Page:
Han JG, Xu HM, Song WL,  et al.  Histologic analysis of acellular dermal matrix in the treatment of anal fistula in an animal model.  J Am Coll Surg. 2009;208(6):1099-1106
PubMed   |  Link to Article
Avella D, Garcia LJ, Gusani NJ,  et al.  Human acellular dermal matrix: an innovative tool for diaphragmatic reconstruction in patients with large intra-abdominal tumors.  Am J Surg. 2010;199(1):e12-e16
PubMed  |  Link to Article   |  Link to Article
Singh MK, Rocca JP, Rochon C, Facciuto ME, Sheiner PA, Rodriguez-Davalos MI. Open abdomen management with human acellular dermal matrix in liver transplant recipients.  Transplant Proc. 2008;40(10):3541-3544
PubMed   |  Link to Article
Awad SS, Rao RK, Berger DH, Albo D, Bellows CF. Microbiology of infected acellular dermal matrix (AlloDerm) in patients requiring complex abdominal closure after emergency surgery.  Surg Infect (Larchmt). 2009;10(1):79-84
PubMed   |  Link to Article
Patton JH Jr, Berry S, Kralovich KA. Use of human acellular dermal matrix in complex and contaminated abdominal wall reconstructions.  Am J Surg. 2007;193(3):360-363
PubMed   |  Link to Article
Milburn ML, Holton LH, Chung TL,  et al.  Acellular dermal matrix compared with synthetic implant material for repair of ventral hernia in the setting of peri-operative Staphylococcus aureus implant contamination: a rabbit model.  Surg Infect (Larchmt). 2008;9(4):433-442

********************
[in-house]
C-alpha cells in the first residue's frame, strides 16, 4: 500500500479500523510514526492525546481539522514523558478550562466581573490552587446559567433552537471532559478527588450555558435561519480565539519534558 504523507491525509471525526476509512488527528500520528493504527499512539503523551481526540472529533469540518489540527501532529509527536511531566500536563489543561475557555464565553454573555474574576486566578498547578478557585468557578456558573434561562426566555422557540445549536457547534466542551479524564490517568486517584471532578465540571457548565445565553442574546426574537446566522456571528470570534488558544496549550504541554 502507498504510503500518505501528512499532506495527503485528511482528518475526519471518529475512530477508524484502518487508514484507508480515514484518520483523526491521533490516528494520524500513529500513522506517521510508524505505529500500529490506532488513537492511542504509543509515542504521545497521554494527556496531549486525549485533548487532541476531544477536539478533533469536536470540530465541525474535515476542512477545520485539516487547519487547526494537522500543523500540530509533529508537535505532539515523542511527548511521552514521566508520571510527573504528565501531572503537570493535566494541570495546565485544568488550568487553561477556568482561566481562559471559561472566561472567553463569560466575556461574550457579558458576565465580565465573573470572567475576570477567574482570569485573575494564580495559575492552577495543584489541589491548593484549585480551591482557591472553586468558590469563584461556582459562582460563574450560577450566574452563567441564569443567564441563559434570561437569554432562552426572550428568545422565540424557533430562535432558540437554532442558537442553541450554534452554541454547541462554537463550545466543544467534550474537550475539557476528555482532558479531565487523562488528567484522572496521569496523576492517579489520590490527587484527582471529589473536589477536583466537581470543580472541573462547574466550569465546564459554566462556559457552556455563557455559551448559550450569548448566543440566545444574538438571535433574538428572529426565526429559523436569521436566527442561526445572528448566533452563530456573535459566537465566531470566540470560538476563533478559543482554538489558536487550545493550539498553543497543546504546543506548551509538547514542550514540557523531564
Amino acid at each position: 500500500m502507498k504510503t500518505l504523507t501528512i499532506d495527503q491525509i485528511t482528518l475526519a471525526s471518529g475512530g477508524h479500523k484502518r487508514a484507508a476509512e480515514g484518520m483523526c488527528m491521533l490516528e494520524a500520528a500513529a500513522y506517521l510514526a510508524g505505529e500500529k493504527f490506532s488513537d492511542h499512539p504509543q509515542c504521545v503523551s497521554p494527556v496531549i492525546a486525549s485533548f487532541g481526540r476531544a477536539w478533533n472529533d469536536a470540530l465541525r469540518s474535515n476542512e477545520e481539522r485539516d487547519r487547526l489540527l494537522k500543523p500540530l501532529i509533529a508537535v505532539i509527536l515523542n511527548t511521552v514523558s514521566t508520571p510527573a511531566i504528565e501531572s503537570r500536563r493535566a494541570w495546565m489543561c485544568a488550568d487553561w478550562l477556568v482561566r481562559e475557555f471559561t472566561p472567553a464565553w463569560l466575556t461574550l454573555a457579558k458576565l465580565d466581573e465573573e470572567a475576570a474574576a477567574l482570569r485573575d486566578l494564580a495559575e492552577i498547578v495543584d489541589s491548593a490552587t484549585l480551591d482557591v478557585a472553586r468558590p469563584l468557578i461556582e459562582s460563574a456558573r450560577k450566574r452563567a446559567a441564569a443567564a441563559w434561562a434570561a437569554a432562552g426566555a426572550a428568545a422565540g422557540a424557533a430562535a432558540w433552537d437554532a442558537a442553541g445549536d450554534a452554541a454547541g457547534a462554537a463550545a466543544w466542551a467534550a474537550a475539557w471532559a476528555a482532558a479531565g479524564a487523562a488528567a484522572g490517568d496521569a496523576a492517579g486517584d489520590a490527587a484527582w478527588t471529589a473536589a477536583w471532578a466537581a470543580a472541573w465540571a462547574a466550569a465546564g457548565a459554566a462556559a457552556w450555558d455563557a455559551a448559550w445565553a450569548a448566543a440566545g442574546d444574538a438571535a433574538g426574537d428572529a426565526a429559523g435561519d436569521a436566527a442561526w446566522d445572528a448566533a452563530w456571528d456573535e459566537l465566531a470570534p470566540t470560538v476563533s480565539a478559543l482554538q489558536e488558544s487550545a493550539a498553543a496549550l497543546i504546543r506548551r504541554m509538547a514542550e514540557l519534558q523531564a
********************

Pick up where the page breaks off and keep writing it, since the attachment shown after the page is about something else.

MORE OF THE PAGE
PubMed   |  Link to Article
 AlloDerm [package insert]. Branchburg, NJ: LifeCell; 2008
 FlexHD [package insert]. Edison, NJ: Musculoskeletal Transplant Foundation; 2008
 NeoForm [package insert]. New Brunswick, NJ: Mentor Corp, Johnson & Johnson; 2008
 Strattice [package insert]. Branchburg, NJ: LifeCell; 2008
Breidenbach WC, Trager S. Quantitative culture technique and infection in complex wounds of the extremities closed with free flaps.  Plast Reconstr Surg. 1995;95(5):860-865
PubMed
Masem M, Greenberg BM, Hoffman C, Hooper DC, May JW Jr. Comparative bacterial clearances of muscle and skin/subcutaneous tissues with and without dead bone: a laboratory study.  Plast Reconstr Surg. 1990;85(5):773-781
PubMed   |  Link to Article